It’s no secret that the residential development boom New York saw in 2015 has carried over to 2016. A trend that’s discussed frequently, and one that we’ve touched on in the past, is the development of super-tall, super-slim skyscrapers. While this is one way to maximize a return on investment, what can be done structurally if a building’s zoning or footprint doesn’t allow for a super-tall design?
Maximize the saleable area.
Maximizing your net saleable or leasable area is a simple strategy known by most, if not all, residential developers. One simple way to increase efficiency is to reduce the amount of space given for the building’s common areas. However, in this increasingly competitive environment, this strategy is counterproductive as more prospective tenants search for amenity-rich buildings.
Planning a super-efficient core that minimizes the need for common space and corridors is another tried and true technique for improving floor plan efficiency. For instance, moving a building’s structure to the perimeter and eliminating the need for concrete shear walls.
A project that embodies this strategy is 170 Amsterdam, DeSimone’s collaboration with Handel Architects that recently earned an ACEC National Recognition Award. Located on a long, narrow site, the 20-story luxury building on Manhattan’s Upper West Side features one of the city’s most distinct exoskeletons.
The exoskeleton structural system was designed using Revit and consists of exterior sloping concrete columns at the perimeter of the building. While the aesthetic is unique and creates a three-dimensional appearance, the ultimate goal was to help the developer maximize the available floor area, which was accomplished by moving the structural framing to the exterior.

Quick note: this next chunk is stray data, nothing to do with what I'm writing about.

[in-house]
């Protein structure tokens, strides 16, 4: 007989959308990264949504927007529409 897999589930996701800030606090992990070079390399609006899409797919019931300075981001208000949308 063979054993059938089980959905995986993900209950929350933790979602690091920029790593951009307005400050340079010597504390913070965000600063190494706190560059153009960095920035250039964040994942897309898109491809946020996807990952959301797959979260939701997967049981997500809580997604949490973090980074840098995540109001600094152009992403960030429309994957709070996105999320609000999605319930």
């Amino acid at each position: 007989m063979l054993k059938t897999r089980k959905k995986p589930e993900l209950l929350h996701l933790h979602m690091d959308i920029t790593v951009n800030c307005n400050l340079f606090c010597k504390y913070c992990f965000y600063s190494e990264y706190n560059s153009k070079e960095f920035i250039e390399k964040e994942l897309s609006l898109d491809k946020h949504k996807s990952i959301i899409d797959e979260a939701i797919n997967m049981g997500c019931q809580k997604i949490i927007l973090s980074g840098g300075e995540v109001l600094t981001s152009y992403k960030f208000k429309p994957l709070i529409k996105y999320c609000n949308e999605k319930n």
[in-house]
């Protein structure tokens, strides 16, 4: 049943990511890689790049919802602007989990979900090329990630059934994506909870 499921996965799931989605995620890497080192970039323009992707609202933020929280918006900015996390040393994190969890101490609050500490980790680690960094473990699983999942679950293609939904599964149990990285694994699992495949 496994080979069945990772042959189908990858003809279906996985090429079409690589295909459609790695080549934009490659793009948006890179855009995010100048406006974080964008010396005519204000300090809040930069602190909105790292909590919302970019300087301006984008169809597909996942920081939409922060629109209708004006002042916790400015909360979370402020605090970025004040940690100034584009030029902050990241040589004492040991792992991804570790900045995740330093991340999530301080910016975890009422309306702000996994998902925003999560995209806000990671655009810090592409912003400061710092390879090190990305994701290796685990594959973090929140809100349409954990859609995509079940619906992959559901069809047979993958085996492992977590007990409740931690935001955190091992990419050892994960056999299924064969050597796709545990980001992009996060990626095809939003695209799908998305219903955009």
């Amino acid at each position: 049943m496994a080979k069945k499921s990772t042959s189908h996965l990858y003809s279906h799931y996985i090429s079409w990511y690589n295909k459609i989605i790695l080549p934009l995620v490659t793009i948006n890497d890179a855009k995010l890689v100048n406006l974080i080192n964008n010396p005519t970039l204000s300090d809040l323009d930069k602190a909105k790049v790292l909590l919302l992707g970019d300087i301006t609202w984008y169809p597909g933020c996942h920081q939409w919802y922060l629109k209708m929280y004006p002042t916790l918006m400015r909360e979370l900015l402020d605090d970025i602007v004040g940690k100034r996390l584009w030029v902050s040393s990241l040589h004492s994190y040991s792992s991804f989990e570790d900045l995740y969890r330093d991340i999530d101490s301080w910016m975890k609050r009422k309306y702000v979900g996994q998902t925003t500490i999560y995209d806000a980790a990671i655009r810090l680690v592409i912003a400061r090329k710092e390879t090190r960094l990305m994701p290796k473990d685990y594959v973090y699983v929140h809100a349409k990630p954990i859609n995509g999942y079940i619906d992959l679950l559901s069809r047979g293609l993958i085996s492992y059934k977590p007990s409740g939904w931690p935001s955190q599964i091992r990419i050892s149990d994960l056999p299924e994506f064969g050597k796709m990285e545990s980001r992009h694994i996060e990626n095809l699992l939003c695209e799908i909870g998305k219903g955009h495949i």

The unique diagrid system utilized also allowed the developer and architect to incorporate floor-to-ceiling windows that provide residents with cityscape views. With the exoskeleton in place, the internal structural supports were eliminated, thus freeing up more valuable interior space for the developer. The lighter and stiffer structural system also utilized less material, which reduced construction costs.
The formwork for the columns consisted of an intricate fiberglass system of repetitive units that allowed for maximum reuse. The form system and reinforcing were designed so a pump-placing tube could be inserted into the shapes to achieve a smooth, undistorted surface.
The next time you’re looking at a site don’t just envision a typical building utilizing traditional building systems, think of 170 Amsterdam and the many innovative and creative structural solutions that are available to maximize ones investment.